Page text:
The overwhelming majority of U.S. businesses are small businesses — close to 90 percent of U.S. companies employ fewer than 20 people. Of those, four in 10 generate less than $100,000 in annual revenue. We’re talking about roughly 29 million small companies that collectively represent 99 percent of American businesses, from candy stores to indie contractors. It’s a wondrous story of economics and human ingenuity. Too bad they’re struggling to get paid.
As reported in The Small Business Guide To Rapid Settlement Report, a PYMNTS and Mastercard collaboration, the biggest problem facing America’s vital network of small businesses is money — or more accurately, the speed of money.
Over 60 percent of respondents tell PYMNTS their operations begin to experience negative effects of poor cash flow within just one to seven days. Delays run the gamut from “check’s in the mail” to waiting for ACH transfers to become available.
Whatever the reason, payment lags pose an existential threat to millions of small businesses without ready access to financing. This is changing, and not a moment too soon.
Get Paid, Get Made
Lack of access to capital explains why more than 57 percent of all small to medium-sized businesses (SMBs) surveyed are interested in switching to providers that offer rapid settlement solutions. It’s a service for which they’re willing to pay small fees or percentages, which in turn can free up more of the $4.4 trillion spent by small businesses and their employees annually. Rapid settlement has the potential to create a number of positive economic effects, firstly, improving financials for indispensable SMBs.
Everyone knows the frustration of slow-moving money, but for SMBs it’s a matter of actual survival. Maintaining good supplier-vendor relations, taking care of employees, reinvesting in the business all require access to capital, and for most SMBs that’s not a bank loan: it’s about collecting what they’re already owed, but faster. The inability to do so causes a ripple effect of problems like paying suppliers too slowly and, in some cases, interfering with timely payroll.
Compare that to the 63 percent of SMBs surveyed that use rapid settlement systems — and forecast revenues to increase by at least 10 percent as a result. Companies using rapid settlement solutions uniformly report better cash flow, higher levels of reinvestment — and presumably improved morale inside small companies that find themselves on a better financial footing.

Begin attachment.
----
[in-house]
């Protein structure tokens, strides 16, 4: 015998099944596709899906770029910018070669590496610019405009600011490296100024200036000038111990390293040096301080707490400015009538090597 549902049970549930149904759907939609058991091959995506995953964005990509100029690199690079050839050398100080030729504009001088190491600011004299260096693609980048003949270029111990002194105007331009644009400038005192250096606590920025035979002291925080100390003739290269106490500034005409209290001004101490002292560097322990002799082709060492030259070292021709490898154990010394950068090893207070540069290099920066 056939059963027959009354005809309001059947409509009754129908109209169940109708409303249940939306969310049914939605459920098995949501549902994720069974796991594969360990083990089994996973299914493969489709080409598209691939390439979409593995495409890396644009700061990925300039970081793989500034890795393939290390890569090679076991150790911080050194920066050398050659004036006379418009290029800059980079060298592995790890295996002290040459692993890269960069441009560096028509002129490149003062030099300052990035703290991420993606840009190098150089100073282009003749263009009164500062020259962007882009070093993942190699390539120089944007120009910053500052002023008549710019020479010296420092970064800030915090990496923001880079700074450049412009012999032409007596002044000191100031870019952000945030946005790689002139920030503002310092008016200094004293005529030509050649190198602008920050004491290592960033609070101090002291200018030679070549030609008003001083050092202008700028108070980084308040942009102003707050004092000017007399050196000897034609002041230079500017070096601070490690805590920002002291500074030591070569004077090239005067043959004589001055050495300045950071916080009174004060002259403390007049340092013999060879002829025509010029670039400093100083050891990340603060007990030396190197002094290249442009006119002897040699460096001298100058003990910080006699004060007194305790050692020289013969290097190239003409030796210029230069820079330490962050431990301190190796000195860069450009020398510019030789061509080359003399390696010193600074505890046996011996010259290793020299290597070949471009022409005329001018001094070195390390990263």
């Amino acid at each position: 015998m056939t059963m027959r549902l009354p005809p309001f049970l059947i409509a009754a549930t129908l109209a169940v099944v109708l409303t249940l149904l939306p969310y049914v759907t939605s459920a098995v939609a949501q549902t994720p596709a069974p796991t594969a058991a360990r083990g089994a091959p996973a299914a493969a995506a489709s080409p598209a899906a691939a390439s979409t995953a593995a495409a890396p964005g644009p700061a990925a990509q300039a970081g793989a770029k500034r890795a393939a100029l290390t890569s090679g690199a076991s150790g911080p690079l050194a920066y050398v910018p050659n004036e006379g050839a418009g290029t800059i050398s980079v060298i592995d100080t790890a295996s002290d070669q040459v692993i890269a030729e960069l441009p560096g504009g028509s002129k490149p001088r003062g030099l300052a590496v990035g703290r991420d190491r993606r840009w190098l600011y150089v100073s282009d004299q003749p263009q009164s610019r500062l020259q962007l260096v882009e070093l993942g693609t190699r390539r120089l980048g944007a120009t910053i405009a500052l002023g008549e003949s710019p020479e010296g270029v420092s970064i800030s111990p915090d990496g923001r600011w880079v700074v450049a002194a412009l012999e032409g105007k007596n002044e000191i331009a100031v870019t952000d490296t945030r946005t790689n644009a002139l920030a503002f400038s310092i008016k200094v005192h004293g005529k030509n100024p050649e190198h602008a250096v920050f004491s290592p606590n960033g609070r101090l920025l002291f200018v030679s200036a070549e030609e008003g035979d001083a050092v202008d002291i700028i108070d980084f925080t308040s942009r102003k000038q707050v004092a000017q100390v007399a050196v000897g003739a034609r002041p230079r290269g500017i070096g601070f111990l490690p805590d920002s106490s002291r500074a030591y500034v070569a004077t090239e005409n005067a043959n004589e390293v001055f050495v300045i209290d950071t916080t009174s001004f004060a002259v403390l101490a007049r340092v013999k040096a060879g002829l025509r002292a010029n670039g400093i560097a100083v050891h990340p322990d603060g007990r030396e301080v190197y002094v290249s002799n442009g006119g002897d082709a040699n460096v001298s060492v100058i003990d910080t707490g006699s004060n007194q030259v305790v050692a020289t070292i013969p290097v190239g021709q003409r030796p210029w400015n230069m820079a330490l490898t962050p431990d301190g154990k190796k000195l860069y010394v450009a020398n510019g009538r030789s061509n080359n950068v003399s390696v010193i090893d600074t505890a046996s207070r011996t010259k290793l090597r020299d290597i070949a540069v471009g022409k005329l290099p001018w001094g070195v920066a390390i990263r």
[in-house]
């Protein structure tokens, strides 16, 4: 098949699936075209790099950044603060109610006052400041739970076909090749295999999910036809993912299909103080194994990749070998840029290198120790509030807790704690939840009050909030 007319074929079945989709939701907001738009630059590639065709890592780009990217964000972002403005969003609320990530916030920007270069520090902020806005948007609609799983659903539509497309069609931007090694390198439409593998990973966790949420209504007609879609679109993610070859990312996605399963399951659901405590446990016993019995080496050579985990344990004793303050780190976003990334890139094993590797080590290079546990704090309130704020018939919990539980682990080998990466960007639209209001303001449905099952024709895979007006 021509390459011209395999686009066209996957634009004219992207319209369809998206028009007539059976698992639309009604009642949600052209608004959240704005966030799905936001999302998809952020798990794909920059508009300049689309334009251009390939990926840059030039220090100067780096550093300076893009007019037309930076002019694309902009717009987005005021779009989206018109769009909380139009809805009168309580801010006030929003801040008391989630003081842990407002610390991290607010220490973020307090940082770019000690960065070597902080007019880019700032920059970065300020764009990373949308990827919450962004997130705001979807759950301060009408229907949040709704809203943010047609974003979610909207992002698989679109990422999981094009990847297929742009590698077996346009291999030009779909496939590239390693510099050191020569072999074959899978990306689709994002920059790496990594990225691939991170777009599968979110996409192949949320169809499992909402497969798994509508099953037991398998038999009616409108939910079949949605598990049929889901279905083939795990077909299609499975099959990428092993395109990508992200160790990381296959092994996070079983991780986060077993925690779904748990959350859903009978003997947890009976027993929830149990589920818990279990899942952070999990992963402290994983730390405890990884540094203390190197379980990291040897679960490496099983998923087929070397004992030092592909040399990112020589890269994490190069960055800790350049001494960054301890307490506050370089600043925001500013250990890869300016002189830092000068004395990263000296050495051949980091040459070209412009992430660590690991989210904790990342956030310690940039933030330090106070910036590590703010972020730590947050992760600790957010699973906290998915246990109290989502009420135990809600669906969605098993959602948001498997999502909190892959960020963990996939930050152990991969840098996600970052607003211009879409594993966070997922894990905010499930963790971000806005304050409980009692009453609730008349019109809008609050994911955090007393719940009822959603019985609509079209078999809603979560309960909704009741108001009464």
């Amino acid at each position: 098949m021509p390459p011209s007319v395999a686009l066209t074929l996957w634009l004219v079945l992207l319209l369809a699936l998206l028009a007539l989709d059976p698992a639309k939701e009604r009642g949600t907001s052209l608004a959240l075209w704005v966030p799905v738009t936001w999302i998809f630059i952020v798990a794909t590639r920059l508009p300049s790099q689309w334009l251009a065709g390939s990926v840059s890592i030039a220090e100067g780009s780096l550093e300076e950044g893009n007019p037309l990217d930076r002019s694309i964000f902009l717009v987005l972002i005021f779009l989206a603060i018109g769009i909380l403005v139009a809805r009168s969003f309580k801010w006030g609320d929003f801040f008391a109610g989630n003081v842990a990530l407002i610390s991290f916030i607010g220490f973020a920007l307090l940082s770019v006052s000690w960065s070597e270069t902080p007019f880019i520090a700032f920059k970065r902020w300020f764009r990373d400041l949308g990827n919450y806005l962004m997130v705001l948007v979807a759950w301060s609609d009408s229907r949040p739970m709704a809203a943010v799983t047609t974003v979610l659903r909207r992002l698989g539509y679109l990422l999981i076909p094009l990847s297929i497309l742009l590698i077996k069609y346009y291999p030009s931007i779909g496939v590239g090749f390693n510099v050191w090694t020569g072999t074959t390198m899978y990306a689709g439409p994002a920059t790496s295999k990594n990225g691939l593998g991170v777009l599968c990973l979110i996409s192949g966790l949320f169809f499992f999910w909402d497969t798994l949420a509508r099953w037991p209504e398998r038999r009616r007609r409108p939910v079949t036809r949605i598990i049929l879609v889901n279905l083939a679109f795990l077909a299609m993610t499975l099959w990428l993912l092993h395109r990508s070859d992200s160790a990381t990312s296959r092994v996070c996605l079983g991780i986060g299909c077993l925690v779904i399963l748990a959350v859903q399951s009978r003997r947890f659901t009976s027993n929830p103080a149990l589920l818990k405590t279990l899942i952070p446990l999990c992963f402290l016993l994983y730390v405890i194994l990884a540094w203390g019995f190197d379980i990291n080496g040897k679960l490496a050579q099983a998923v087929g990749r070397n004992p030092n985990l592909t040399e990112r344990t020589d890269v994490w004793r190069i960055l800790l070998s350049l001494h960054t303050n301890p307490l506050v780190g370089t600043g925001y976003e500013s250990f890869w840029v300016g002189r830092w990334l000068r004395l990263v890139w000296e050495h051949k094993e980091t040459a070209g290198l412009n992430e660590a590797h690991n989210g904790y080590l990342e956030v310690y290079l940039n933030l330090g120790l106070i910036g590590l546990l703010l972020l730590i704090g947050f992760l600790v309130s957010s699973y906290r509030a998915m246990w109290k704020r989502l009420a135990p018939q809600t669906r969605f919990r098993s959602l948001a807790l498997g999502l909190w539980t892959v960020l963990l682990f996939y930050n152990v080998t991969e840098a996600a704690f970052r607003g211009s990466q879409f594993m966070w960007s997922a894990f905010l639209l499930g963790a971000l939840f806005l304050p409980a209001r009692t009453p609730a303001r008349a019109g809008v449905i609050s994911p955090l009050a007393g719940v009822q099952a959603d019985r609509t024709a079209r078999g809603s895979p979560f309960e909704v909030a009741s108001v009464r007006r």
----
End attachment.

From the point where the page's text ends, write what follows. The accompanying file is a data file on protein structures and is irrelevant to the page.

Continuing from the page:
Faster payments for SMBs are happening in a variety of ways, with credit cards and PayPal topping the list as number one and two, respectively. A preponderance of paper check and cash payments are keeping SMBs in the slow-moving traffic lane, but they don’t have to stay there anymore.
The True Cost of Slow Money
Depending on whether the small business involves physical locations or is online only, different payment methods and speeds have differing effects. PayPal is the prime revenue source for merchants that do most of their selling online. Firms that derive under 40 percent of revenues from online sales tend to be the most dependent on paper checks and cash, which only serves to exacerbate existing cash flow difficulties. It’s a wakeup call for SMBs to digitize as much of their supply chain as possible, while removing all barriers to digital payments for customers.
It’s a serious situation. As the report states, “Firms with lower revenues unsurprisingly tend to experience the impacts of delayed settlement more severely, with 27.1 percent of those in the $500,000 to $1 million bracket saying such delays put them at risk of losing their businesses.”
That’s an unacceptable risk for any business owner, small or otherwise.